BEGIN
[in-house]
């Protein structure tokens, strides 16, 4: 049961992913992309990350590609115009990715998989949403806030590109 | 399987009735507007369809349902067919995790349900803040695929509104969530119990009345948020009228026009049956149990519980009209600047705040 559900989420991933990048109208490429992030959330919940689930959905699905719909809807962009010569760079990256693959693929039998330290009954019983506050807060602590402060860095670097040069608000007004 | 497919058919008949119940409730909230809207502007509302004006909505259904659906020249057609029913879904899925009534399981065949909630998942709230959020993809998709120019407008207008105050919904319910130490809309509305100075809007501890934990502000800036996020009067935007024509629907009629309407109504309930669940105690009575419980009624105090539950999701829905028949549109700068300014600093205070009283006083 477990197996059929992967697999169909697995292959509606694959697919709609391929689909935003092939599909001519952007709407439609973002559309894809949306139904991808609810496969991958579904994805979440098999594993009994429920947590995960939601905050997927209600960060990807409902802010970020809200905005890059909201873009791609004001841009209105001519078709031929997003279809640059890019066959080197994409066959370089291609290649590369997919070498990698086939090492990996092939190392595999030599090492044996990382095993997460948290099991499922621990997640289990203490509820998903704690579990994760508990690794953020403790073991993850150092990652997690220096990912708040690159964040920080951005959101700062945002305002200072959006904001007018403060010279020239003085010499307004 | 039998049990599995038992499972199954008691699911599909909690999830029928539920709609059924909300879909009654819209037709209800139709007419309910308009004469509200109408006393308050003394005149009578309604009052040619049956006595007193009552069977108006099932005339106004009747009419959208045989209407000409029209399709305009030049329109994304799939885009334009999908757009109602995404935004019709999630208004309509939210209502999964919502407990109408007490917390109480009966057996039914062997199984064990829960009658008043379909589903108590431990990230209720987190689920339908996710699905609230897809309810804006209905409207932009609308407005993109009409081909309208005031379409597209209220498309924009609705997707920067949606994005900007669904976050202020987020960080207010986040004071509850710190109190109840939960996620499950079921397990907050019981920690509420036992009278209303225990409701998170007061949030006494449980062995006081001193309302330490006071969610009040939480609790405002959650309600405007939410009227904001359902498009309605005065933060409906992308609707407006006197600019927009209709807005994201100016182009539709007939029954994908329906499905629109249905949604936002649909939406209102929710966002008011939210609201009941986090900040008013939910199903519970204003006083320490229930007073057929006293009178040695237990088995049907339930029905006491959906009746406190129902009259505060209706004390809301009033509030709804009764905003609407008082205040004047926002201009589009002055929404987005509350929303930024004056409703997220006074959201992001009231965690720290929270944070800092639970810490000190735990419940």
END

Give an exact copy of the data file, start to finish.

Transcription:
[in-house]
């Protein structure tokens, strides 16, 4: 049961992913992309990350590609115009990715998989949403806030590109 | 399987009735507007369809349902067919995790349900803040695929509104969530119990009345948020009228026009049956149990519980009209600047705040 559900989420991933990048109208490429992030959330919940689930959905699905719909809807962009010569760079990256693959693929039998330290009954019983506050807060602590402060860095670097040069608000007004 | 497919058919008949119940409730909230809207502007509302004006909505259904659906020249057609029913879904899925009534399981065949909630998942709230959020993809998709120019407008207008105050919904319910130490809309509305100075809007501890934990502000800036996020009067935007024509629907009629309407109504309930669940105690009575419980009624105090539950999701829905028949549109700068300014600093205070009283006083 477990197996059929992967697999169909697995292959509606694959697919709609391929689909935003092939599909001519952007709407439609973002559309894809949306139904991808609810496969991958579904994805979440098999594993009994429920947590995960939601905050997927209600960060990807409902802010970020809200905005890059909201873009791609004001841009209105001519078709031929997003279809640059890019066959080197994409066959370089291609290649590369997919070498990698086939090492990996092939190392595999030599090492044996990382095993997460948290099991499922621990997640289990203490509820998903704690579990994760508990690794953020403790073991993850150092990652997690220096990912708040690159964040920080951005959101700062945002305002200072959006904001007018403060010279020239003085010499307004 | 039998049990599995038992499972199954008691699911599909909690999830029928539920709609059924909300879909009654819209037709209800139709007419309910308009004469509200109408006393308050003394005149009578309604009052040619049956006595007193009552069977108006099932005339106004009747009419959208045989209407000409029209399709305009030049329109994304799939885009334009999908757009109602995404935004019709999630208004309509939210209502999964919502407990109408007490917390109480009966057996039914062997199984064990829960009658008043379909589903108590431990990230209720987190689920339908996710699905609230897809309810804006209905409207932009609308407005993109009409081909309208005031379409597209209220498309924009609705997707920067949606994005900007669904976050202020987020960080207010986040004071509850710190109190109840939960996620499950079921397990907050019981920690509420036992009278209303225990409701998170007061949030006494449980062995006081001193309302330490006071969610009040939480609790405002959650309600405007939410009227904001359902498009309605005065933060409906992308609707407006006197600019927009209709807005994201100016182009539709007939029954994908329906499905629109249905949604936002649909939406209102929710966002008011939210609201009941986090900040008013939910199903519970204003006083320490229930007073057929006293009178040695237990088995049907339930029905006491959906009746406190129902009259505060209706004390809301009033509030709804009764905003609407008082205040004047926002201009589009002055929404987005509350929303930024004056409703997220006074959201992001009231965690720290929270944070800092639970810490000190735990419940």